Performing outside the comfort zone

In 1968 acclaimed film director Seijun Suzuki was fired by the major Japanese studio Nikkatsu for making films that were "incomprehensible". A three and a half year court case followed. Although Suzuki won an out of court settlement he was blacklisted by all the major Japanese production companies, and was unable to make another film for 10 years. In 1980 he directed the first part of what became his Taishō trilogy, Zigeunerweisen. The film is a psychological thriller and takes its name from the gypsy violin music of Pablo de Sarasate used in the soundtrack.

Distributors declined to handle Zigeunerweisen, so its producer, Genjiro Arato, screened it in an inflatable mobile dome. The film was a major success, and went on to win awards at the Berlin International Film Festival and the Japanese Academy. It was later voted best Japanese film of the 1980s by the country's critics. My header image shows Tsunehisa Kimura's 1980 poster for Zigeunerweisen, the sleeve of the DVD release is seen at the foot of this article. Tsunehisa Kimura is best known as a political cartoonist. His portrayals of Hitler playing pachinko and Niagara Falls plunging through the canyons between New York's skyscrapers, which are seen below, are notable examples of art moving outside its comfort zones.

In the same year that Zigeunerweisen was made a chamber ensemble began giving performances in Britain and Europe in an inflatable geodesic dome. The ensemble took the name Domus from its Buckminster Fuller inspired portable performance space. Domus' pianist Susan Tomes (who was the first woman to read music at King's College, Cambridge in its 400 year history) records the history of the ensemble in her inspirational book Beyond the Notes. Domus made eleven CDs which range from the Gramophone Award winning recording of Fauré's Piano Quartets nos. 1 and 2 for Hyperion to a disc of Judith Weir's chamber music for the now defunct Collins Classics label.

In these today's difficult times, classical music is notably reluctant to move outside its comfort zone. The continuing obsession with new, mega-budget, purpose-built concert halls penned by personality architects is one manifestation of this reluctance. These projects ignore the fact that many more people listen to classical music on iPods in their own space than attend performances in conventional concert halls. Taking music to the people in innovative new performance spaces is surely more important than cutting the price of tickets in established venues? After music in an inflatable dome, try music on a floating stage and music in a circus ring.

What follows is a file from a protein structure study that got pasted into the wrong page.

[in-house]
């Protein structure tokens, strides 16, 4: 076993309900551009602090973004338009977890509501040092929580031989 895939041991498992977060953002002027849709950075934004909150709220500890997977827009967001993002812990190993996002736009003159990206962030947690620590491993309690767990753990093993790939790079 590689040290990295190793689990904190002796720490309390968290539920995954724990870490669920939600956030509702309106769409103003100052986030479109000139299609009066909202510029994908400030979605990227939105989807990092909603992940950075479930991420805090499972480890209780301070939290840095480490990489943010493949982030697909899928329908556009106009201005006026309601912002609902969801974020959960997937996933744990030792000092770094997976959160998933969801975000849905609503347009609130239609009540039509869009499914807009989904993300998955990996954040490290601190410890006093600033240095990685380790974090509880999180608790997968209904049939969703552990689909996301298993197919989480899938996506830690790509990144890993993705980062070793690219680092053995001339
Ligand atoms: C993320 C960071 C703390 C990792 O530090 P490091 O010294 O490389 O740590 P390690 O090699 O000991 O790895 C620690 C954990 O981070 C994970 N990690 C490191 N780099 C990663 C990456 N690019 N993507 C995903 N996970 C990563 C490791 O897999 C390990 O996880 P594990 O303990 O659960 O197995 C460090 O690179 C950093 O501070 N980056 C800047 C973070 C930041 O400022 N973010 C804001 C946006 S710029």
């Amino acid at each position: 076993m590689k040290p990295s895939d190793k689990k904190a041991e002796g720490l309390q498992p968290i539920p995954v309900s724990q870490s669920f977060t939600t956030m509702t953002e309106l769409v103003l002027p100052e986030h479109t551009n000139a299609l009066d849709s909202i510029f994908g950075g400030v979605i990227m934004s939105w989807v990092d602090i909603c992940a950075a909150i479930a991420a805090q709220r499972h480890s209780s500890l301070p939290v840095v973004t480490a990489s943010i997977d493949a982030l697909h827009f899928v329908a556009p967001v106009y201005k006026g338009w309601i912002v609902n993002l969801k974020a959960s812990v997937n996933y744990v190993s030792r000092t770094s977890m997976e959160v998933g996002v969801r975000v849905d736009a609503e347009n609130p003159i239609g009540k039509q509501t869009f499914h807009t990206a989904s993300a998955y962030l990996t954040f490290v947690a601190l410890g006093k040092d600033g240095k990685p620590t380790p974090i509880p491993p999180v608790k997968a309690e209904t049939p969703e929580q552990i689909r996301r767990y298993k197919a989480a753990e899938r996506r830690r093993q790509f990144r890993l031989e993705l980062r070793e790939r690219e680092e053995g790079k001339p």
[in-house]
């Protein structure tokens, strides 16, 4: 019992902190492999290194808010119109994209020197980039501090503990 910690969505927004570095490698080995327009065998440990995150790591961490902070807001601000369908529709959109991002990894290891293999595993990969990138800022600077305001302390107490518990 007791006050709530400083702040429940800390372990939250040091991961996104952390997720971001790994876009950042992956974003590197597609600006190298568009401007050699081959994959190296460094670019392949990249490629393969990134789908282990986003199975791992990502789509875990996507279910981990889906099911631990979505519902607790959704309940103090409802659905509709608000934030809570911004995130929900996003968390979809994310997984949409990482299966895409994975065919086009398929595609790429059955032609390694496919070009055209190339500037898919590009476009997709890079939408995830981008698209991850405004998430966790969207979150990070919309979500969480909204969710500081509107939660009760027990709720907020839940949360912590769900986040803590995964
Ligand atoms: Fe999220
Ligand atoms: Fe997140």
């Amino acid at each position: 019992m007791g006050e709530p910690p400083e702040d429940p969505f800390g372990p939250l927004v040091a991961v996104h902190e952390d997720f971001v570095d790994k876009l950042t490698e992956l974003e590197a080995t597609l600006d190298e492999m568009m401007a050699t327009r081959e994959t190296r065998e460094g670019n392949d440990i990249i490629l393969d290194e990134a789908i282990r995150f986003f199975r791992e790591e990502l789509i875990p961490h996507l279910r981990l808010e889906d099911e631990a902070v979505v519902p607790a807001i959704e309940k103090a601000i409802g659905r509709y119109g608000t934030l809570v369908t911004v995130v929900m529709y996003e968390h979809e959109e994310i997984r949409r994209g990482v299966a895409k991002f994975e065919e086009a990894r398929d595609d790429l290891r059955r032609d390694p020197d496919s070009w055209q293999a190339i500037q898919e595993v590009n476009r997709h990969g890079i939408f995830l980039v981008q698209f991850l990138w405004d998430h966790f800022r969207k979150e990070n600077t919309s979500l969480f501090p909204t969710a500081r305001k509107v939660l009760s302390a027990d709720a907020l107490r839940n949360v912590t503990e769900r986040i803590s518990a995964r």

Images 1 and 2 are (c) Tsunehisha Kimura. Beyond the Notes by Susan Tomes is published by Boydell & Brewer ISBN 1843830450, I bought my copy when it was first published in 2004. Any copyrighted material on these pages is included as "fair use", for the purpose of study, review or critical analysis only, and will be removed at the request of copyright owner(s). Report broken links, missing images and errors to - overgrownpath at hotmail dot co dot uk


Pliable said…
Susan Tomes now has her own blog -
As you rightly mention at the end of the post, the title of Susan Tomes' book is Beyond rather than Between the Notes.
Pliable said…
B & B - thanks for pointing out my error in confusing beyond and between - now corrected.
John said…
Does anyone know why Domus disbanded?
Unknown said…
I was the pianist of Domus, so I can answer this: Domus's repertoire was focused (in the later years) on the piano quartet, a very good repertoire but a small one. People kept asking to hear the same few works, and much as we tried to keep them fresh, it became hard to do so as time went on. We tried to vary the repertoire with non-piano-quartets, but were often told that because it is rare to hear a 'dedicated' piano quartet, that's what the audience wanted to hear. That, plus internal dissent which is no doubt common to all chamber music groups, kind of drained us of energy in the end. But it was a very special group and a special time.

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